It's very late here. Taka and I have almost the same time zone. It's 3:35 am. But you inspire me something to think. If language were a powerful instrument for the human beings, the world wouldn't be in disorder like this. Smileys are the best way to melt any possible misunderstanding or unpleasantness; they are nice ice breakers! I am not a writer who is capable of composing beautiful notes to my audience. But I do have interesting facial expressions and body gestures. If you have ever pay attention to my post, you will see how these smileys work on me. I love it. :D :D :D :D :D


    We all have our specialties, so it's not fair to ask that everyone should go this way or that way. While someone sets the rules to play, someone else breaks them. I have to sleep now. I feel down beat today.


    Blacknomi,
    :D :D :D :D :D

  4. #14
    Tdol is offline Editor, UsingEnglish.com
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    I use some- IMO is probably the one I use most.

  5. #15
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    Quote Originally Posted by Francois
    We started to talk about that in the thread "Is or Are", or something like that. You basically have examples in many of my posts: eg. I use IMO, TY, BTW, b/c, AE, BE, FYI, sth, or some more difficult to guess like IIRC (if I recall correctly), AFAIK (as far as I know)... I hardly ever use the last two, tough. But I do use smileys
    Wai Wai is probably sticking needles in a small FRC doll right now

    FRC
    Oh! Feeling dizzy...
    :? What are "IMO, TY, BTW, b/c, AE, BE, FYI..."?
    I don't use ICQ or MSN so often...

    I do know the meaning of "sth" since dictionaries use it first - I usually sleep with dictionaries in my hands. So I know them well 8)

    Folks, typing words in full can train you in diligence - don't get lazier and lazier at typing.

    Not using acronym/abbreviation is good in the most vital sense that I will not be embarrassed by lack of knowledge in web shortforms
    - I can hide my ignorance, man

  6. #16
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    I'm afraid the world will turn out to be like the following one day:

    ----------------------------
    IIAWARD!
    HDYD?
    TMIMPMT.
    LGOFAL.
    C!TAVGI!
    LGT.
    ----------------------------

    8) 8) 8)

  7. #17
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    If people really wish to type faster/easier, I recommend the following:
    - shorten the word instead!
    Let "th" and "thx" as the standard, not "thank" and "thanks".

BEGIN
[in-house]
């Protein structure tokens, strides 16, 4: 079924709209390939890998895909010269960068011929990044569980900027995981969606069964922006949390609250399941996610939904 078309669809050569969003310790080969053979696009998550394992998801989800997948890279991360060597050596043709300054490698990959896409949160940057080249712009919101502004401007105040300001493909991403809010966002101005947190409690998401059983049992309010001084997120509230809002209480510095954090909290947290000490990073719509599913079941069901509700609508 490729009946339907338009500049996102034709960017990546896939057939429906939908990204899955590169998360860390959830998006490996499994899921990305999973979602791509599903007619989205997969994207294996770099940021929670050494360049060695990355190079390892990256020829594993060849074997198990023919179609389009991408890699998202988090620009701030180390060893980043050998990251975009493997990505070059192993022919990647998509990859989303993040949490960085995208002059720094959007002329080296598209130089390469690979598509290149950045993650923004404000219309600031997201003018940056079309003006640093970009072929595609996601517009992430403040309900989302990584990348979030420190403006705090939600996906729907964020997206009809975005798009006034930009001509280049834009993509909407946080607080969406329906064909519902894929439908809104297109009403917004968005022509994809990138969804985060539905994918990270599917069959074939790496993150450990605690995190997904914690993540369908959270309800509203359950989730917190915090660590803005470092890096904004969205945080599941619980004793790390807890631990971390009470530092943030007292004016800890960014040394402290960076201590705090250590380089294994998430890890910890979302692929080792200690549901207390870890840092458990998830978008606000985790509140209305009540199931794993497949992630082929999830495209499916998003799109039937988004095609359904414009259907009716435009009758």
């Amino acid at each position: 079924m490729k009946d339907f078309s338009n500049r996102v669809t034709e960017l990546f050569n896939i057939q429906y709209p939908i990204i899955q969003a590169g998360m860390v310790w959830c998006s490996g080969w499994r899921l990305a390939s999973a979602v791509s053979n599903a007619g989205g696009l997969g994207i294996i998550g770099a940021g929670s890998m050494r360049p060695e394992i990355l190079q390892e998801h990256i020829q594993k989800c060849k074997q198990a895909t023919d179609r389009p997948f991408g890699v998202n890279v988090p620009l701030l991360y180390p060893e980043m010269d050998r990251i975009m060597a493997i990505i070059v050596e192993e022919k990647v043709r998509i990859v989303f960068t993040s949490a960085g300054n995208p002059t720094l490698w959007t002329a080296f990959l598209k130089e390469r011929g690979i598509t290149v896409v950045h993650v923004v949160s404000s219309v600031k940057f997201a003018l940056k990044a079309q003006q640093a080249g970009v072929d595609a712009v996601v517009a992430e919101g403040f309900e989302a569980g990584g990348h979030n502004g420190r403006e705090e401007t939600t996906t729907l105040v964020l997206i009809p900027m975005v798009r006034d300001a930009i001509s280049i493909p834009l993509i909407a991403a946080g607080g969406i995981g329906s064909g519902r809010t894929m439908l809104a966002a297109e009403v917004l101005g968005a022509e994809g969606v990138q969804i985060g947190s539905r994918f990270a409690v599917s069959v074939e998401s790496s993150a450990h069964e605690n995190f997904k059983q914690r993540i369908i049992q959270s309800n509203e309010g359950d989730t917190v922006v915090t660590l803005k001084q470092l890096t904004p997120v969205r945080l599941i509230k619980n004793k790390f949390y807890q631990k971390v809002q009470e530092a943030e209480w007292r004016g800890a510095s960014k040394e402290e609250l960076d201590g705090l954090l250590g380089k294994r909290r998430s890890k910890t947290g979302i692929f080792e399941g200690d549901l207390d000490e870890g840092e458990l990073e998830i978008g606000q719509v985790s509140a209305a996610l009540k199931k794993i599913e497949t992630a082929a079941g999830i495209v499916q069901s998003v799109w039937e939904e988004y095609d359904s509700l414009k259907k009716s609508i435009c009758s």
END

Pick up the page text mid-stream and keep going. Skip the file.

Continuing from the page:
Let "u" as the standard, not "you"
    Let "sth, ath, nth" as the standard, not "something, anything, nothing"
    Let "ad" as the standard, not "advertisement"

    There're gains; there're losses.
    - It burdens the brain. Now some words are very similar that careful reading is required. (you might wish not to shorten so much. Try "advert" instead.)
    - It is much much more harder for you to know the pronunciation from them

    (next please)

  8. #18
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    Do the following can help quickening the writing process:
    http://www.usingenglish.com/forum/viewtopic.php?t=7844

  9. #19
    Tomasz Klimkiewicz is offline Senior Member
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    Hi, all,

    This is an interesting thread.
    As I may have mentioned in one of my previous posts, I am a member of several other forums whose subjects are, however, not even remotely related to applied linguistics (two of them are on traditional photography and two - modern military aviation and flight simulators), so perhaps they are not directly comparable to what we have here. One thing is certain, though. Virtually all participants in their posts use the many abbreviations and acronyms mentioned above plus many more on regular basis. In those forums, to the list of abbreviations replacing common phrases, such as OTOH - on the other hand, or FWIW - for what it's worth, one must add those connected with the forum topics and constituting part of the jargon, or just glossary, specific to a given field of interest. Therefore we have the obvious B/W or B&W for Black & White, dev for developer (sometimes called 'soup' and used also as a verb! "I souped a roll of TRI-X in D.76" is a very common statement), the frequently encountered A/C stands for 'aircraft carrier', AAM is air-to-air-missile, RWR - radar warning receiver, and so on and so forth...
    What I'm trying to point out is that such things are unavoidable, especially in the Internet forums intended as a means of quick communication and source of information rather than a journal of applied linguistics, where all articles and essays published should comply with the rules of formal written English.
    As regards this particular forum - I just don't know...
    Of course the widespread usage of abbreviations and acronyms in our posts is part of life and should be tolerated. OTOH , I also think that, at least those of us who have received an English education in one form or another, should strive to set an example for the less experienced members, which, in simple terms, means that using too many colloquialisms should definitely be avoided and that the abbreviations inherent to the Internet communication may not be understood by the newbies.

    But that's In My Humble Opinion only :) , while others may or may not agree...

    Regards to all - Tomasz.

    (My heart is beating at a faster pace, I'd hate to have this post repeated the way it happened in the past)

  10. #20
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    I don't use ICQ or MSN so often...
    Neither do I. These media share many characteristics with forums, but are not altogether the same.

    I do know the meaning of "sth" since dictionaries use it first - I usually sleep with dictionaries in my hands. So I know them well
    I suggest to keep them in your hands when you are awake, this is more effective

    Folks, typing words in full can train you in diligence - don't get lazier and lazier at typing.
    This is not about laziness -- there is a fifty-line post up there that explains why. Come to that, we could mention your own laziness regarding learning new words that people use but that are not in your dictionary (but some are!)

    I'm afraid the world will turn out to be like the following one day:
    ----------------------------
    IIAWARD!
    HDYD?
    TMIMPMT.
    LGOFAL.
    C!TAVGI!
    LGT.
    ----------------------------
    People are sometimes afraid of new things that break the existing rules. With the advent of the Internet, some persons feared that everybody would communicate with their computer only, secluded in their home, in a "virtual word"...

    Let "u" as the standard, not "you"
    This one is too intrusive to my liking. I don't want to use an abbreviation every two words either, and that's what we would be ending up doing if it was used.

    FRC